While the case for energy storage is obvious, what’s less clear is what happens when something goes wrong. How do batteries of various chemistries and technologies react in a fire? How do firefighters make sure burning batteries are fully extinguished? How do responders handle a damaged battery that still contains energy? What are the risks to first responders and the public from exposure to toxic fumes, electricity, and other hazards associated with ESS if a fire or other incident were to occur? As an industry with vast potential to change the world gains prominence, public safety officials are scrambling to find answers.
Two years ago, Lt. Paul Rogers, a hazardous materials expert with the Fire Department of New York (FDNY), was asked by his chief to attend a meeting on energy storage at FDNY headquarters in Brooklyn. He knew nothing about batteries before the meeting, but the information he came out with made him anxious.
To promote clean energy and solve an electricity supply crunch, New York State and the electric utility ConEdison were planning to incentivize customers in New York City to install ESS in their buildings. It likely meant that owners of buildings and businesses would soon seek to install various types of big batteries everywhere—high-rise buildings, homes, urban neighborhoods, business parks, substations, and all manner of spaces and occupancies in between. “I started thinking that the fire service really had no procedures for any of this stuff,” Rogers said. “I realized we had some major gaps.” Rogers has since become one of the country’s leading fire service experts on ESS, almost single-handedly pushing FDNY and the fire service forward on the issue.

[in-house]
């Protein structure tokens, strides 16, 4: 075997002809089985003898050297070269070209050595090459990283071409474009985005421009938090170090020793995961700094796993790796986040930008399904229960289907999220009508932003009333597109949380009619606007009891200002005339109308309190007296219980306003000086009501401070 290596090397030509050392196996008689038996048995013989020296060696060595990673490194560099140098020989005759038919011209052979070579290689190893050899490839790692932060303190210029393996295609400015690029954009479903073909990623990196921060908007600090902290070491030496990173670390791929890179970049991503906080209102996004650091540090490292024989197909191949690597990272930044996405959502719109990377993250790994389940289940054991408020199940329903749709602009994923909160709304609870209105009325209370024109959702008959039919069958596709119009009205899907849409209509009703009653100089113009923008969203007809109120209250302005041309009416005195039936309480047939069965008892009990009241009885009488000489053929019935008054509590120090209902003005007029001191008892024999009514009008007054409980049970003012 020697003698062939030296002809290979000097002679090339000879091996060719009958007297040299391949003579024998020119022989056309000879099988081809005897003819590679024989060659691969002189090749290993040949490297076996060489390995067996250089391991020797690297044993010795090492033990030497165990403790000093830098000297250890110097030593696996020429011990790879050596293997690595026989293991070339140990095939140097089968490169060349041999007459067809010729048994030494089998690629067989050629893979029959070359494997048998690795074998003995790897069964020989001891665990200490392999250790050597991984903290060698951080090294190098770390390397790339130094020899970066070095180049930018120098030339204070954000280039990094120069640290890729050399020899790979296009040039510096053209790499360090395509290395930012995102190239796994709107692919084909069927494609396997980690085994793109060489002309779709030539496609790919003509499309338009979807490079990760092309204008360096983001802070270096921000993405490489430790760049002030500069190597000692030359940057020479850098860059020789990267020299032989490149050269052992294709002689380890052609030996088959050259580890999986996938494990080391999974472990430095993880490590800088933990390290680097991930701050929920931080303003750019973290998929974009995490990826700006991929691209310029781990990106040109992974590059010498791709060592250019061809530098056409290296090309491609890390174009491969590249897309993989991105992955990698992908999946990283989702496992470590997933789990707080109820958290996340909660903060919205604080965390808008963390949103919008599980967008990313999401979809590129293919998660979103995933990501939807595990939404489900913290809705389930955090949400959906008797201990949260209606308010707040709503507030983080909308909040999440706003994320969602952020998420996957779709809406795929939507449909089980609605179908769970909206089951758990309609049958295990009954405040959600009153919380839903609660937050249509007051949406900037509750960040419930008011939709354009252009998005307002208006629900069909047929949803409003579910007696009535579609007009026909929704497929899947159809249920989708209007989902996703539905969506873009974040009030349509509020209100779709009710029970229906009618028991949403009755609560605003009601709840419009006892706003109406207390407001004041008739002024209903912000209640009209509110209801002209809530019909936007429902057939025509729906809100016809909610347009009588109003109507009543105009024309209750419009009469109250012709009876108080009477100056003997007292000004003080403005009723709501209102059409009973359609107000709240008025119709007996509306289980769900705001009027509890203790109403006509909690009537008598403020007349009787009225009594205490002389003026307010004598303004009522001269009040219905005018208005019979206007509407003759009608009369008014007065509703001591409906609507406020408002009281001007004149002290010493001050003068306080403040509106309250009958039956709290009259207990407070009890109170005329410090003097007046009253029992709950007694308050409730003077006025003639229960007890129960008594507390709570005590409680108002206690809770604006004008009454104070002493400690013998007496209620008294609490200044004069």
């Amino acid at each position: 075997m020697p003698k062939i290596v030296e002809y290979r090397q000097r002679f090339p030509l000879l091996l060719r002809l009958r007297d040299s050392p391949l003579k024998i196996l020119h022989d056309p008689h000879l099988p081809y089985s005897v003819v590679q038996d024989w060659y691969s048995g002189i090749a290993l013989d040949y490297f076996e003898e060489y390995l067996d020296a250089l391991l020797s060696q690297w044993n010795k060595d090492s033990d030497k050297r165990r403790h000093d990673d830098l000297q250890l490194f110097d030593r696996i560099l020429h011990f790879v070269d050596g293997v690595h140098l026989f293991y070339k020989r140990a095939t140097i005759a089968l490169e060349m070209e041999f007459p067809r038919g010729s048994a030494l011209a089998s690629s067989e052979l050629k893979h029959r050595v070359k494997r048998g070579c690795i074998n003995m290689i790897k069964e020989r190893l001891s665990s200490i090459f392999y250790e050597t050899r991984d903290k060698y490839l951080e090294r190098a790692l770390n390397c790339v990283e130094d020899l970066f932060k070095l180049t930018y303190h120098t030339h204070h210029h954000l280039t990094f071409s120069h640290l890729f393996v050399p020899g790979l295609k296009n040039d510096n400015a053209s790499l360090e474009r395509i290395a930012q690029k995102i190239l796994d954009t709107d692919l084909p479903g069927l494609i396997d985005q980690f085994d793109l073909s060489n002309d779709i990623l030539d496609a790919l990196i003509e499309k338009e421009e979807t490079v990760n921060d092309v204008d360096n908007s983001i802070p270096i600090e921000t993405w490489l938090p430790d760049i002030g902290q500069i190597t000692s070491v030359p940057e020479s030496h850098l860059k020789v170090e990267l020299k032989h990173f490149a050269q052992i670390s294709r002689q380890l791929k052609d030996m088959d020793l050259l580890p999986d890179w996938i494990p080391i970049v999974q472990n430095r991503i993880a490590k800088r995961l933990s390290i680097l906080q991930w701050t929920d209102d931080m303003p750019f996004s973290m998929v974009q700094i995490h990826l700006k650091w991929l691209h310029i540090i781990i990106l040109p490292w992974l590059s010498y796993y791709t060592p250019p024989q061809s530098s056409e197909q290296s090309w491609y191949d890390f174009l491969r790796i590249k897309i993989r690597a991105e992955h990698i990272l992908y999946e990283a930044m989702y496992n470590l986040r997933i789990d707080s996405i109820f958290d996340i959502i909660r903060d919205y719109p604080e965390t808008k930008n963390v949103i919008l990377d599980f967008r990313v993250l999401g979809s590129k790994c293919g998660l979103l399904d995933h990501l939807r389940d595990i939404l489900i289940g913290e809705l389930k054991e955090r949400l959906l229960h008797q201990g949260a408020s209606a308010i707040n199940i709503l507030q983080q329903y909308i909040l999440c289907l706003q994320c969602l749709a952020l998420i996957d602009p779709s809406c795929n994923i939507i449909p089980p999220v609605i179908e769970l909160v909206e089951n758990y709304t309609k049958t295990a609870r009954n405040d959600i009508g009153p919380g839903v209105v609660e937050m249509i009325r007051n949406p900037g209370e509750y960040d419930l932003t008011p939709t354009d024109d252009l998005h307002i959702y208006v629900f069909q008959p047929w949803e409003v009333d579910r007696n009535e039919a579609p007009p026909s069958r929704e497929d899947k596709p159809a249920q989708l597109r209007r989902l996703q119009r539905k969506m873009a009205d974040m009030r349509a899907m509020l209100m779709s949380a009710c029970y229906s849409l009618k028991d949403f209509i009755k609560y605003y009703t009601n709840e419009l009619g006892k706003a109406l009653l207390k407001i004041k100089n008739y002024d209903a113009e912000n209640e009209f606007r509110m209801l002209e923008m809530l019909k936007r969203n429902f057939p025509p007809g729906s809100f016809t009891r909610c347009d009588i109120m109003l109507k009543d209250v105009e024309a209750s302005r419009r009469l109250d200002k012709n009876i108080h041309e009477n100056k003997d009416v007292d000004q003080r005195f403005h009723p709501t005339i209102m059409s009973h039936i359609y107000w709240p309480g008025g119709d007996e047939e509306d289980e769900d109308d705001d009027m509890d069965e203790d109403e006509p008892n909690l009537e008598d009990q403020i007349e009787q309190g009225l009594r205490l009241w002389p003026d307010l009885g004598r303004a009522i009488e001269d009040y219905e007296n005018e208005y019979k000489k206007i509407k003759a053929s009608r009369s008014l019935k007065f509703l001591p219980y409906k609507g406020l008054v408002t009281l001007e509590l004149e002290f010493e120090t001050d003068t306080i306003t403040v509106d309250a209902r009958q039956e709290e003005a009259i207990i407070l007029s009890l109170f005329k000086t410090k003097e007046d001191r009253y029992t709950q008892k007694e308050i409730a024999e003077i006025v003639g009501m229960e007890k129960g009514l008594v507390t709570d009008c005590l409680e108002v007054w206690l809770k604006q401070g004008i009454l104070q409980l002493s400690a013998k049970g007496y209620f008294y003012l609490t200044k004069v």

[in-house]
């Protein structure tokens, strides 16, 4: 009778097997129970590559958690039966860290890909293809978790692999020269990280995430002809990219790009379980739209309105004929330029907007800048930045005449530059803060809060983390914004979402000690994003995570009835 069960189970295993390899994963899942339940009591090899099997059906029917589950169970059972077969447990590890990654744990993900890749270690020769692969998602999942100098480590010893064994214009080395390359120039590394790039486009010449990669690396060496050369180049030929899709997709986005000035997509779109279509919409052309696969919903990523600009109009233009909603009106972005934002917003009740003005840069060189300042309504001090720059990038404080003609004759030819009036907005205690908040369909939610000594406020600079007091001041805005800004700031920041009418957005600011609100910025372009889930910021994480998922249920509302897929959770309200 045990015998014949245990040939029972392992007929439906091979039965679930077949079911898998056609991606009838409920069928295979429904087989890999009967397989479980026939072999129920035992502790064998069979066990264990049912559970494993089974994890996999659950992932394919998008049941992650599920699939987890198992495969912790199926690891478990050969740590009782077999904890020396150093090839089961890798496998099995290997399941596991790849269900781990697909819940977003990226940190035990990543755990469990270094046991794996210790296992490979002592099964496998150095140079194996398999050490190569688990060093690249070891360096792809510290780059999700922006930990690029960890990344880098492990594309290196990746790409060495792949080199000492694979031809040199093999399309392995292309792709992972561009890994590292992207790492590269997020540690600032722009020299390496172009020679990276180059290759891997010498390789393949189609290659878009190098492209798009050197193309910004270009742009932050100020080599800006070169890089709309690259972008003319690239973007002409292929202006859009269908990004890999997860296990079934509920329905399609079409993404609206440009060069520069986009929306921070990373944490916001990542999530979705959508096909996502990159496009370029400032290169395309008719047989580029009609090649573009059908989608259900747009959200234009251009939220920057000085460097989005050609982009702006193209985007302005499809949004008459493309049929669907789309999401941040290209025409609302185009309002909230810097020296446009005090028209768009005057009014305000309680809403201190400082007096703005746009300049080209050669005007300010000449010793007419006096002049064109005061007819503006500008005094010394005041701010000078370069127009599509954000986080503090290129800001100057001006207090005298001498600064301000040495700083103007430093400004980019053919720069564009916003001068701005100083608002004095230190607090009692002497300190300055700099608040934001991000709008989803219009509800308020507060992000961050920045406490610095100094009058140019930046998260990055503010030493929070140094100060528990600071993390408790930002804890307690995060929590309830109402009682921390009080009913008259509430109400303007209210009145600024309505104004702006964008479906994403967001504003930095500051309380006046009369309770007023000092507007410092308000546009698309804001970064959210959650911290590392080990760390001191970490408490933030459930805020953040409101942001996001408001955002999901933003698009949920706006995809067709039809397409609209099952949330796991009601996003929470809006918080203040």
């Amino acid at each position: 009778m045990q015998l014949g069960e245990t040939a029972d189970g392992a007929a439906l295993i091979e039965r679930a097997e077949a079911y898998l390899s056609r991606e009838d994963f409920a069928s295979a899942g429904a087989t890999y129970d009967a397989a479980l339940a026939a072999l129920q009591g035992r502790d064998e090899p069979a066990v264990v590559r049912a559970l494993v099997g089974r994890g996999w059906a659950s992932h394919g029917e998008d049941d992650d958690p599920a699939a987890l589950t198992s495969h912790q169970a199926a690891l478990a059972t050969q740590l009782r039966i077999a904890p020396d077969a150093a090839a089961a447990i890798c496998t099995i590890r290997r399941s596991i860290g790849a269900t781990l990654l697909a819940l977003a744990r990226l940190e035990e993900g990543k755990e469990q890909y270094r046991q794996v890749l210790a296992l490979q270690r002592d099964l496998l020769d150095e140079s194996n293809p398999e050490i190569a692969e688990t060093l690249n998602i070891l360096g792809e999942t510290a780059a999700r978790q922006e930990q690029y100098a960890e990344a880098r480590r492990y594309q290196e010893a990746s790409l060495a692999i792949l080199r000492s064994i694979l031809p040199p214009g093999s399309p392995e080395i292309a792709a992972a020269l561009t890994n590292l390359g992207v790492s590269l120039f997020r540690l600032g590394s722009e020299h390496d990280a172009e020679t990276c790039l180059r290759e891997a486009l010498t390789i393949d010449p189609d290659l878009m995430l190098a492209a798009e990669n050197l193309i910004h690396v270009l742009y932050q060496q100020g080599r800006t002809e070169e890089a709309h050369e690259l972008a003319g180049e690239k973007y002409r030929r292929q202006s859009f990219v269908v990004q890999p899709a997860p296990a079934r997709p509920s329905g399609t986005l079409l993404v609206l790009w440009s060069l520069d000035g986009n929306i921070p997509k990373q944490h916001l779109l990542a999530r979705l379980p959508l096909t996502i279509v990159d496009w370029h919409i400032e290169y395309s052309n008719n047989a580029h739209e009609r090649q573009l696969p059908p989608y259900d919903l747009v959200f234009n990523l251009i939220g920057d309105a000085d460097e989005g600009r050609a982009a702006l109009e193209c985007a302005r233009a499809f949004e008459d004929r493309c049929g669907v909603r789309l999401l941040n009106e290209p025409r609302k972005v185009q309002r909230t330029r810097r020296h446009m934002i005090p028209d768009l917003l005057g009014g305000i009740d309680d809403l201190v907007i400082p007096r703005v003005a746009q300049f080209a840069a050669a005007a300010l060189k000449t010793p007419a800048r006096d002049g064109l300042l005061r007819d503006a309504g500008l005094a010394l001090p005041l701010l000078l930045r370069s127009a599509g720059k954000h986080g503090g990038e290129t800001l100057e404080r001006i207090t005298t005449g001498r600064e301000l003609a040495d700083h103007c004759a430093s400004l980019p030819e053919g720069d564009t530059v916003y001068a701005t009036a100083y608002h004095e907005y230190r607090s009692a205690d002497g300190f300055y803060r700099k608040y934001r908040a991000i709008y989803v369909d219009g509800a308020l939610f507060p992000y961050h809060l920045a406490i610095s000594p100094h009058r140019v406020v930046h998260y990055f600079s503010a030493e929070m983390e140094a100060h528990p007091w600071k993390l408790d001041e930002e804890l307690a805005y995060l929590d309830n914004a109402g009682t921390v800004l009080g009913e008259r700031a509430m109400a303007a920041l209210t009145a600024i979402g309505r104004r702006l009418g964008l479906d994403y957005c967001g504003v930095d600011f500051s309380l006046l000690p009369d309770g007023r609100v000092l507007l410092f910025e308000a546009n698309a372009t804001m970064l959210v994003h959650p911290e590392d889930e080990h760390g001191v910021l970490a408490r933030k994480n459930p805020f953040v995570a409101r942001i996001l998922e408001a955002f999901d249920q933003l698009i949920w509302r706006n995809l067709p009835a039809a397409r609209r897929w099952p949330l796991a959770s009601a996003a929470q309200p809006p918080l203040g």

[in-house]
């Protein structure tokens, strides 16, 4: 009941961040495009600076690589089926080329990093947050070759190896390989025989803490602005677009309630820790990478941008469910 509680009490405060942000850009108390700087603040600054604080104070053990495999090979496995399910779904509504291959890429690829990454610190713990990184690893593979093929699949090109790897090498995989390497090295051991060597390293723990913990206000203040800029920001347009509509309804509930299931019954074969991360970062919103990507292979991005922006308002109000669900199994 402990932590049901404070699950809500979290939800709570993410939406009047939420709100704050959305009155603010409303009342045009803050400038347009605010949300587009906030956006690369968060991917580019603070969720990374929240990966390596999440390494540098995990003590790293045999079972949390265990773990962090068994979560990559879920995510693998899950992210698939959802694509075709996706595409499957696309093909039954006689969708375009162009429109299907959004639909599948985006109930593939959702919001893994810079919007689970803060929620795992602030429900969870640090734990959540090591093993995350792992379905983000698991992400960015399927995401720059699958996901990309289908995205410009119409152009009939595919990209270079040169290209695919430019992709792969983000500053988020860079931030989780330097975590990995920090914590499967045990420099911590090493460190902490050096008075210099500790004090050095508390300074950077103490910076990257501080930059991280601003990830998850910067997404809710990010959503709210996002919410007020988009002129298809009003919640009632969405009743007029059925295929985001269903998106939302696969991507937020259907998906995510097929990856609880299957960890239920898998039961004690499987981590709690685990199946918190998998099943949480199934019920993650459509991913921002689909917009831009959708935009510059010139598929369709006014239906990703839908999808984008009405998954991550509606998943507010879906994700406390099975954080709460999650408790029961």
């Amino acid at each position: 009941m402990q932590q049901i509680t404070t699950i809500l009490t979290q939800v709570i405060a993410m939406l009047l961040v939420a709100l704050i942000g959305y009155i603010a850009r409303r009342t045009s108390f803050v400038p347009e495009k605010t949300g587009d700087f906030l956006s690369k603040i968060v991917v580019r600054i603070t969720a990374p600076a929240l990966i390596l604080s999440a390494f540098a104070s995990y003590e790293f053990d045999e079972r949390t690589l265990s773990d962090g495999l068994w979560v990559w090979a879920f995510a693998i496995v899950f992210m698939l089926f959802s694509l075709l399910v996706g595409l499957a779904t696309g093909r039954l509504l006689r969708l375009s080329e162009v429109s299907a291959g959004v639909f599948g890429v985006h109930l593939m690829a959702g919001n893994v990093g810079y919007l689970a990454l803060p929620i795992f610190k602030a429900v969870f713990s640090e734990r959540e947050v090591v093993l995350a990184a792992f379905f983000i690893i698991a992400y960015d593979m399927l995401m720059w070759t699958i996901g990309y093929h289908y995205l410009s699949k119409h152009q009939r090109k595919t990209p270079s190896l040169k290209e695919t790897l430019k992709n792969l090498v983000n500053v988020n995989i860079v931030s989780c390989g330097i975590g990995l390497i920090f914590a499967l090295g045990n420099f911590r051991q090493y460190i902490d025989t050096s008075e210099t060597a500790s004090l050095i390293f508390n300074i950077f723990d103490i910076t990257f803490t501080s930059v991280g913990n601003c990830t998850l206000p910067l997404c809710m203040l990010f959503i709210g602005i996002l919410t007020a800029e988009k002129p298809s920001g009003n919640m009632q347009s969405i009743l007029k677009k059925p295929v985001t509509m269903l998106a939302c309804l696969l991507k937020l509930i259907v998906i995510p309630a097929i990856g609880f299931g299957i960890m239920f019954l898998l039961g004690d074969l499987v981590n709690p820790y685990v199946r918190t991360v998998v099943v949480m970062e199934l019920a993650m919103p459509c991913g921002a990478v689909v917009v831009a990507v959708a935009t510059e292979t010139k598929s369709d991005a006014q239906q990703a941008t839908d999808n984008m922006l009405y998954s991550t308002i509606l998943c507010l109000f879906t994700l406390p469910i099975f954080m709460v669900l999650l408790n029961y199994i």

Several months after that meeting, Rogers began talking to NFPA about the research and standards that existed to help FDNY vet the barrage of ESS applications the city expected to receive. Aside from some baseline information in NFPA 1, Fire Code, and NFPA 70®, National Electrical Code®, there wasn’t much.